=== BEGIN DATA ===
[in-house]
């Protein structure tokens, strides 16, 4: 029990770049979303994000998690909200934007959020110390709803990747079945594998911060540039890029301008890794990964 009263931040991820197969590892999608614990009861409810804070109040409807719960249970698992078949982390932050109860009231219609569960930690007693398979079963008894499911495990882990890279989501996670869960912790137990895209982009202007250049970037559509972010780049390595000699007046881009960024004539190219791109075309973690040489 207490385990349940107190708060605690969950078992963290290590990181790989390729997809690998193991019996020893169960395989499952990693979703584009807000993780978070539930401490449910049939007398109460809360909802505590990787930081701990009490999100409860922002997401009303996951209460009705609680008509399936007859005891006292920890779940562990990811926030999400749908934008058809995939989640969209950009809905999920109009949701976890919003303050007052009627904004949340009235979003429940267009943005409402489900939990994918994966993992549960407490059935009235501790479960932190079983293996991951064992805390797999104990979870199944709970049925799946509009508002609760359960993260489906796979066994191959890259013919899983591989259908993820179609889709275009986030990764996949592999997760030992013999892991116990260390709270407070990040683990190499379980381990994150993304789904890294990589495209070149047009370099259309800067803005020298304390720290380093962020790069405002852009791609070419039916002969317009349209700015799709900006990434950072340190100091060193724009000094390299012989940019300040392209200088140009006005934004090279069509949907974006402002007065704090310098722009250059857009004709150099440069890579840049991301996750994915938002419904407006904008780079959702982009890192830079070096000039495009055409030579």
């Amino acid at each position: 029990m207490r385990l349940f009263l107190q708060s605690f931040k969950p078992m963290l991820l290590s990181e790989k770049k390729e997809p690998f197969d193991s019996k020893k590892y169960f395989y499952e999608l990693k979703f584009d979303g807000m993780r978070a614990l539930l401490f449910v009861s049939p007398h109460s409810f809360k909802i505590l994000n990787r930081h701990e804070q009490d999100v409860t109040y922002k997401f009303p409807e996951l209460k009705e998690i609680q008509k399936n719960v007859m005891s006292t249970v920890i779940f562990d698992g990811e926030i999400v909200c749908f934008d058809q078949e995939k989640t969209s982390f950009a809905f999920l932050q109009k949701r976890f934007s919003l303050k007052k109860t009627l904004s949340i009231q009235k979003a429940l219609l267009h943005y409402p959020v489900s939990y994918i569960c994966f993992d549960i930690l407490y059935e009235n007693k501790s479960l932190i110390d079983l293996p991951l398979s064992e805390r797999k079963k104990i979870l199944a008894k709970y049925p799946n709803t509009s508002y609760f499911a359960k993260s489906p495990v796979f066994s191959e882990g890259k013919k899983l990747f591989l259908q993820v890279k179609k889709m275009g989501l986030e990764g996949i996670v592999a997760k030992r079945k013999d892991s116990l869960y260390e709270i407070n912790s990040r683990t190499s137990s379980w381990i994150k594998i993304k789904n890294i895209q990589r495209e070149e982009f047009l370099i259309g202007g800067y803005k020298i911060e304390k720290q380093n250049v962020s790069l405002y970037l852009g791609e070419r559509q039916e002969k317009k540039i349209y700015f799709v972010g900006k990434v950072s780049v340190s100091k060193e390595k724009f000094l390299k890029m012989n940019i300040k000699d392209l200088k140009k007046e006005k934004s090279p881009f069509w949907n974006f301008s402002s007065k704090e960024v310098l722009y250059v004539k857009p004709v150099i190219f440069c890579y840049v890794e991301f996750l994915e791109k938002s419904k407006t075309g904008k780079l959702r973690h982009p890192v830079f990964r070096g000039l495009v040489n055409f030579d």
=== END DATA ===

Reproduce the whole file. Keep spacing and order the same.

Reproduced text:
[in-house]
């Protein structure tokens, strides 16, 4: 029990770049979303994000998690909200934007959020110390709803990747079945594998911060540039890029301008890794990964 009263931040991820197969590892999608614990009861409810804070109040409807719960249970698992078949982390932050109860009231219609569960930690007693398979079963008894499911495990882990890279989501996670869960912790137990895209982009202007250049970037559509972010780049390595000699007046881009960024004539190219791109075309973690040489 207490385990349940107190708060605690969950078992963290290590990181790989390729997809690998193991019996020893169960395989499952990693979703584009807000993780978070539930401490449910049939007398109460809360909802505590990787930081701990009490999100409860922002997401009303996951209460009705609680008509399936007859005891006292920890779940562990990811926030999400749908934008058809995939989640969209950009809905999920109009949701976890919003303050007052009627904004949340009235979003429940267009943005409402489900939990994918994966993992549960407490059935009235501790479960932190079983293996991951064992805390797999104990979870199944709970049925799946509009508002609760359960993260489906796979066994191959890259013919899983591989259908993820179609889709275009986030990764996949592999997760030992013999892991116990260390709270407070990040683990190499379980381990994150993304789904890294990589495209070149047009370099259309800067803005020298304390720290380093962020790069405002852009791609070419039916002969317009349209700015799709900006990434950072340190100091060193724009000094390299012989940019300040392209200088140009006005934004090279069509949907974006402002007065704090310098722009250059857009004709150099440069890579840049991301996750994915938002419904407006904008780079959702982009890192830079070096000039495009055409030579």
């Amino acid at each position: 029990m207490r385990l349940f009263l107190q708060s605690f931040k969950p078992m963290l991820l290590s990181e790989k770049k390729e997809p690998f197969d193991s019996k020893k590892y169960f395989y499952e999608l990693k979703f584009d979303g807000m993780r978070a614990l539930l401490f449910v009861s049939p007398h109460s409810f809360k909802i505590l994000n990787r930081h701990e804070q009490d999100v409860t109040y922002k997401f009303p409807e996951l209460k009705e998690i609680q008509k399936n719960v007859m005891s006292t249970v920890i779940f562990d698992g990811e926030i999400v909200c749908f934008d058809q078949e995939k989640t969209s982390f950009a809905f999920l932050q109009k949701r976890f934007s919003l303050k007052k109860t009627l904004s949340i009231q009235k979003a429940l219609l267009h943005y409402p959020v489900s939990y994918i569960c994966f993992d549960i930690l407490y059935e009235n007693k501790s479960l932190i110390d079983l293996p991951l398979s064992e805390r797999k079963k104990i979870l199944a008894k709970y049925p799946n709803t509009s508002y609760f499911a359960k993260s489906p495990v796979f066994s191959e882990g890259k013919k899983l990747f591989l259908q993820v890279k179609k889709m275009g989501l986030e990764g996949i996670v592999a997760k030992r079945k013999d892991s116990l869960y260390e709270i407070n912790s990040r683990t190499s137990s379980w381990i994150k594998i993304k789904n890294i895209q990589r495209e070149e982009f047009l370099i259309g202007g800067y803005k020298i911060e304390k720290q380093n250049v962020s790069l405002y970037l852009g791609e070419r559509q039916e002969k317009k540039i349209y700015f799709v972010g900006k990434v950072s780049v340190s100091k060193e390595k724009f000094l390299k890029m012989n940019i300040k000699d392209l200088k140009k007046e006005k934004s090279p881009f069509w949907n974006f301008s402002s007065k704090e960024v310098l722009y250059v004539k857009p004709v150099i190219f440069c890579y840049v890794e991301f996750l994915e791109k938002s419904k407006t075309g904008k780079l959702r973690h982009p890192v830079f990964r070096g000039l495009v040489n055409f030579d």